Spring Beauty, Claytonia virginica. It's actually started flowering here so let's start there. The thing is, only one or two of them are blooming and the patch now is turning into it's own sort of lawn. So better photos will be on the way instead of this edited one. It's a small grass-like plant right now but each of these strands continues to grow and unfurl through the garden/lawn and produce lots of little flowers along the way.
Phacelia, Phacelia bipinnatifida. I have finally gotten this god dam
plant somewhat established in my yard! This is a biannual that only
flowers on it's second (and last) year of life! Also they have to cross
pollinate from a plant that wasn't related to their parent. Between
driving to Delaware each spring and dealing with what has to be one of
the worst online nurseries on the internet I'm glad to see these coming
up on their own.
Waterleaf, Hydrophyllum appendiculatum. This plant lived up to its name
the first year I planted it growing a good 3' tall and wind. Subsequent
generations though have either been annual or biannual growing only a
few inches tall, flowering and then death. They keep coming back though.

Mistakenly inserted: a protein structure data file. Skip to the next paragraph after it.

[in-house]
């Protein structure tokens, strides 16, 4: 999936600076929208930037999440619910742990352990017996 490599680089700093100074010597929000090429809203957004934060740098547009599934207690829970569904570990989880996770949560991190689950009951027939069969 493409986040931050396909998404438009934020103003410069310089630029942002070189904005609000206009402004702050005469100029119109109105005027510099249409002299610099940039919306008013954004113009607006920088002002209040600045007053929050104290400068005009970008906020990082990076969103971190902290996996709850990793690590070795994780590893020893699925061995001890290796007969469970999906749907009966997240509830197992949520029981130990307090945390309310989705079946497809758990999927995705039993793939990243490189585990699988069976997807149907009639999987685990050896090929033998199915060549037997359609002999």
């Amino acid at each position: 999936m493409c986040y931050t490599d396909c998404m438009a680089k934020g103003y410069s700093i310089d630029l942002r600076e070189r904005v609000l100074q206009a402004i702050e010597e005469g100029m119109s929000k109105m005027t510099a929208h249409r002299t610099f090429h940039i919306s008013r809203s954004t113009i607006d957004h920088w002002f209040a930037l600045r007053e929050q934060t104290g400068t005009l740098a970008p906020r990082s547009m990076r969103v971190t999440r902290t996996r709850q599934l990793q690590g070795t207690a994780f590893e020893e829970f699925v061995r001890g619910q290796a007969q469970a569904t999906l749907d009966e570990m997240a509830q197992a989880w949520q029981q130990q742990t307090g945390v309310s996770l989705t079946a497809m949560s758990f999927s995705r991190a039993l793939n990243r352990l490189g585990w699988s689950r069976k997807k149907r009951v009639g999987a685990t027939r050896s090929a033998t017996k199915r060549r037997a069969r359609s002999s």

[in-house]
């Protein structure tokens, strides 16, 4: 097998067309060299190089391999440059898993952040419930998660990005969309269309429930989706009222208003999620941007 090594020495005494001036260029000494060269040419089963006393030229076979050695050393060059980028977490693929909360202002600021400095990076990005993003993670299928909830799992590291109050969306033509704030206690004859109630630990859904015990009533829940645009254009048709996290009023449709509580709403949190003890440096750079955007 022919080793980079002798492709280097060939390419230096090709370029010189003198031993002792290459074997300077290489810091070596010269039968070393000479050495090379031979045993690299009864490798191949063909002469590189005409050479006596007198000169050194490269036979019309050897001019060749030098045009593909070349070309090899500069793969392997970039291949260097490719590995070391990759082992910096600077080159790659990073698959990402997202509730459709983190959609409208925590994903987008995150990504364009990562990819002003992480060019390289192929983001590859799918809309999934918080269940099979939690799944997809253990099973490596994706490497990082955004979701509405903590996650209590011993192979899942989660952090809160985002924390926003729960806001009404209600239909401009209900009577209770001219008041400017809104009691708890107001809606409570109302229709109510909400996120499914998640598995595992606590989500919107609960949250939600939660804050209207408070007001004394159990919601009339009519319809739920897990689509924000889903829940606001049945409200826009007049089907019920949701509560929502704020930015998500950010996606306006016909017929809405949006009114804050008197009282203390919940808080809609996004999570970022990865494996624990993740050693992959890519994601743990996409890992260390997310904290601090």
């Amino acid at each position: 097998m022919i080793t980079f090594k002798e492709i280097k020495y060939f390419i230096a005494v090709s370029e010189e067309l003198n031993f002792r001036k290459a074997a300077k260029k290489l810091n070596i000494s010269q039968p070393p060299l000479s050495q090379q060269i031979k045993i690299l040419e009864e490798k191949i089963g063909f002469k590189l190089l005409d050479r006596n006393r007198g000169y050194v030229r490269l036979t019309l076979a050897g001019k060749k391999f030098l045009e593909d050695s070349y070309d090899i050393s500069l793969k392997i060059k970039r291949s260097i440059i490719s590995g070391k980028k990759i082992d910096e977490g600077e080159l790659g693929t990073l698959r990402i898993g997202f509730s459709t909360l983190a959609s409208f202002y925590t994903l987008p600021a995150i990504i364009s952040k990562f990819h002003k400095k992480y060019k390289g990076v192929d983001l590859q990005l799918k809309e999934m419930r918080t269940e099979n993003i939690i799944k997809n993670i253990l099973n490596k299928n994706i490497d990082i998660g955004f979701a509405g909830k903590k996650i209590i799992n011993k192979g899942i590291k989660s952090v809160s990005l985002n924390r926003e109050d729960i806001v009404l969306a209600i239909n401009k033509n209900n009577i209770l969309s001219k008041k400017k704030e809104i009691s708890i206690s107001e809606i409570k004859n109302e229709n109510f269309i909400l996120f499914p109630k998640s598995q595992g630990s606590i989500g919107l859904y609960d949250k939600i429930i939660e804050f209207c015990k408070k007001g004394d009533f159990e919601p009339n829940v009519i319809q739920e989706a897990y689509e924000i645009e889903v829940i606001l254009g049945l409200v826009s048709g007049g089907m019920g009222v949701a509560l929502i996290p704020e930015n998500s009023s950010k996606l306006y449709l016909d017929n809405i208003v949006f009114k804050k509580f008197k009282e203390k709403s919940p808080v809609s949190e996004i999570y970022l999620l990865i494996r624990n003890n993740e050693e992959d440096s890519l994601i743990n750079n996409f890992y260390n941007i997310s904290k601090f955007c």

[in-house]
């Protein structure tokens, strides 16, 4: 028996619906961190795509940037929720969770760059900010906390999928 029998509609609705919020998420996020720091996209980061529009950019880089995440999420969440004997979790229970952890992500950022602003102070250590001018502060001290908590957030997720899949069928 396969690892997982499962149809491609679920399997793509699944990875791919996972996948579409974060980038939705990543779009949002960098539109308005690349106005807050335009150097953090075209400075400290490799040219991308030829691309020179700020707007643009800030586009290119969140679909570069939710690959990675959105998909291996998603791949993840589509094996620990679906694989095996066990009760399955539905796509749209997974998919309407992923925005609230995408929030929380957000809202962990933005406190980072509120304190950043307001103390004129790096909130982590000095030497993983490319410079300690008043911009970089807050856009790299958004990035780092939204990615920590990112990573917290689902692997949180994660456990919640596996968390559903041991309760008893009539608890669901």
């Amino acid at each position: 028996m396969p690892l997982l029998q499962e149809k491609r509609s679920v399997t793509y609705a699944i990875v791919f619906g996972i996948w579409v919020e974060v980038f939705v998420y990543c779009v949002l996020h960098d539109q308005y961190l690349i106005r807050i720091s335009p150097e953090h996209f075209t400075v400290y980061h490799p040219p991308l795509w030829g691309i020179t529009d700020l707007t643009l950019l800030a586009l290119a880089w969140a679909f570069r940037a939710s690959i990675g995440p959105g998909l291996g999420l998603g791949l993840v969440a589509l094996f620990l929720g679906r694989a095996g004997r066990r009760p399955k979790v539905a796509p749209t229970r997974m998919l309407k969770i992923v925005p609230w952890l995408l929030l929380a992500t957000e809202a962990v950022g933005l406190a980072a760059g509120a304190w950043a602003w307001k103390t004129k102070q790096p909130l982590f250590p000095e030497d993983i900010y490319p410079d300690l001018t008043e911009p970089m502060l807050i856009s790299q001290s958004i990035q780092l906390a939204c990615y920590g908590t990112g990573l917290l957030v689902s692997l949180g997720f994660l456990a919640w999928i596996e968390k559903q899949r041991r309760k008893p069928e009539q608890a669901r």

virginianum, more of a late spring bloomer. It's just a little tuft of
leaves now but the patch quickly expands to fill up the garden.
Alexander, Zizia aurea. This is a native carrot though I don't think
the roots are meant to be eaten. I think it's a biannual too but I'm not
certain. Some years the patch is lush and full with plants but others
there are bare spots. This is a host plant to the Black Swallowtail but
I've found they only lay eggs on the flowers in the spring time, and
plants are largely ignored over the summer in favor for non-native like
Parsley and Queen Anna's Lace.
Ladder, Polemonium reptans. This plant is semi-evergreen, maintaining a
rosette of leaves all winter. Light blue is more true to their normal
Roundleaf Ragwort, Packera obovata. This plant suffers from having one of the worst common names ever. It's actually one of the more striking yellow flowering plants of spring.
Wild Hyacinth, Camassia quamash, a native bulb that should be planted along side Easter Flowers.
Phlox, Phlox divaricata. I think this is a cultivar with thicker petals
called 'Blue Moon' but I'm not certain anymore. Patches of this plant
only come back when there's no mulch or barely any leaf litter.
Originally the plant was fragrant but for the past few years I haven't
noticed any fragrance, making me think the original plant has died out
and these are all seedlings.